Ridesharing and vehicle sharing services are offered in cities across the nation and the globe. Are there risks to Ohio drivers and passengers who participate? Yes, and the right insurance coverage is key. Here’s the fine print.
1. Risks to passengers
There are two issues that put passengers at risk. First, rideshare drivers aren’t currently subject to the regulations that govern taxi and livery services. That means drivers aren’t necessarily required to have city-regulated vehicle inspections or background checks, a public safety concern to many cities.*
Second, if a rideshare vehicle driver has no insurance, the passenger may be forced to hire an attorney and file a suit for injuries against the driver – that can be costly and doesn’t guarantee an enforceable settlement. In addition, the passenger may need to file a claim using their own auto policy’s medical payments or uninsured motorists coverage.
2. Drivers may not be covered
Neither ridesharing nor vehicle sharing services are covered by traditional personal auto insurance policies.
Most policies have exclusions that apply when using a vehicle to transport people or property for a fee. Some insurers added a clause to clarify that anyone using a vehicle for ridesharing or renting is excluded from coverage. Some insurers will not renew your policy when they find out your car is involved in ridesharing.
Some cities have adopted regulations for rideshare drivers, such as vehicle-for-hire licenses, background checks and vehicle inspections. There is also bill in the Ohio legislature that seeks to establish regulations that might override various city regulations.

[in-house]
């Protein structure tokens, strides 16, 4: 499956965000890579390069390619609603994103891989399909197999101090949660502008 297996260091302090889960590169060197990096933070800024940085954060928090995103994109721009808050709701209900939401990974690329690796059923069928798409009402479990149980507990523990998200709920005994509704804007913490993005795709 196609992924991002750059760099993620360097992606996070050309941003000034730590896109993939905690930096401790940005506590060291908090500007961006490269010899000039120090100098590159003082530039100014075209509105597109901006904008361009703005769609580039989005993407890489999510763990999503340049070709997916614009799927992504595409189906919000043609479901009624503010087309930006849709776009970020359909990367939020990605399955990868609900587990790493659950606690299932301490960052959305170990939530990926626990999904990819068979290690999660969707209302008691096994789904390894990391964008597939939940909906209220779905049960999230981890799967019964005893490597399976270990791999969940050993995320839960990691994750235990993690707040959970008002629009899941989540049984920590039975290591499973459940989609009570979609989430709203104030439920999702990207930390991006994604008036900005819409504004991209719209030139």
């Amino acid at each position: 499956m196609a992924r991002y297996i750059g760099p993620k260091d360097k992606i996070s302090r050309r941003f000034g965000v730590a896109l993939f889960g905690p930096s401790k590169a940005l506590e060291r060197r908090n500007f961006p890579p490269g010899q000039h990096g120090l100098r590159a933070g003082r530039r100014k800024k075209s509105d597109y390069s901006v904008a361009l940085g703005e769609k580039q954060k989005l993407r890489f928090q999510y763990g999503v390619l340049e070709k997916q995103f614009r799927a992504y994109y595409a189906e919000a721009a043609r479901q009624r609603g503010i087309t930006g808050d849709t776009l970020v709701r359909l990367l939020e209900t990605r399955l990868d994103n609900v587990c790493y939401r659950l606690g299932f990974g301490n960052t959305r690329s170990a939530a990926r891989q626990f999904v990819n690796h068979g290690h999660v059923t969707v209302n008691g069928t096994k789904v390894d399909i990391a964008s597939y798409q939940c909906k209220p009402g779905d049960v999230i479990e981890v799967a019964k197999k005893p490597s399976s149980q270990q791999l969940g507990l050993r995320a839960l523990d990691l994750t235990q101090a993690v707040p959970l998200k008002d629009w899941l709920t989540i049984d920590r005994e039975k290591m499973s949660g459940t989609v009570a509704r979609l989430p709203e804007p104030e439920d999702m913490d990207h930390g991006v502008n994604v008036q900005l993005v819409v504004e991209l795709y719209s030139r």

It’s important to know the regulations before you engage. And rideshare drivers need additional protection, so find out if your insurer provides such coverage.
3. What insurers are doing
Insurance companies are addressing this issue in one of three ways:
Absolutely excluding coverage on the drivers’ personal insurance as long as the app is turned on.
Developing endorsements that can provide some coverage in exchange for additional premium.
Developing special business auto insurance policies for rideshare drivers.
4. What should a consumer do?
Call us to get the facts about your own coverage so that you can make an informed decision.
* Columbus approved such regulations in July 2014.
Ridesharing in Ohio: know the facts before you participate
Ridesharing means vehicle owners can transport passengers in their own cars for a “donation.” Drivers enroll in a service that connects them with passengers using a website or smartphone app. Passengers arrange rides and pay with a credit card via the app.
Vehicle sharing lets car owners rent their cars to others when not in use.
Rideshare services are increasing in use in Toledo, Cleveland, Akron, Dayton, Cincinnati and Columbus, but why are participants cautioned to learn the facts before engaging?
What can go wrong?
At the heart of the controversy is that ridesharing isn’t regulated like a taxi service, which creates critical safety and insurance considerations.
Insurance became an issue in 2013 when a child was struck and killed by a rideshare car in California by a driver who was awaiting a fare. The rideshare company said the driver wasn’t covered by their insurance because he wasn’t carrying a passenger, leaving the driver financially responsible.
The case is still in litigation, but it is estimated that damages could go as high as $20 million.
If you want to engage in ridesharing, call our office to discuss. We’ll review your policy and help you clarify your coverage and risks.
This information brought to you by Hubbard Insurance Agency, a proud member of Professional Independent Agents Association of Ohio, Inc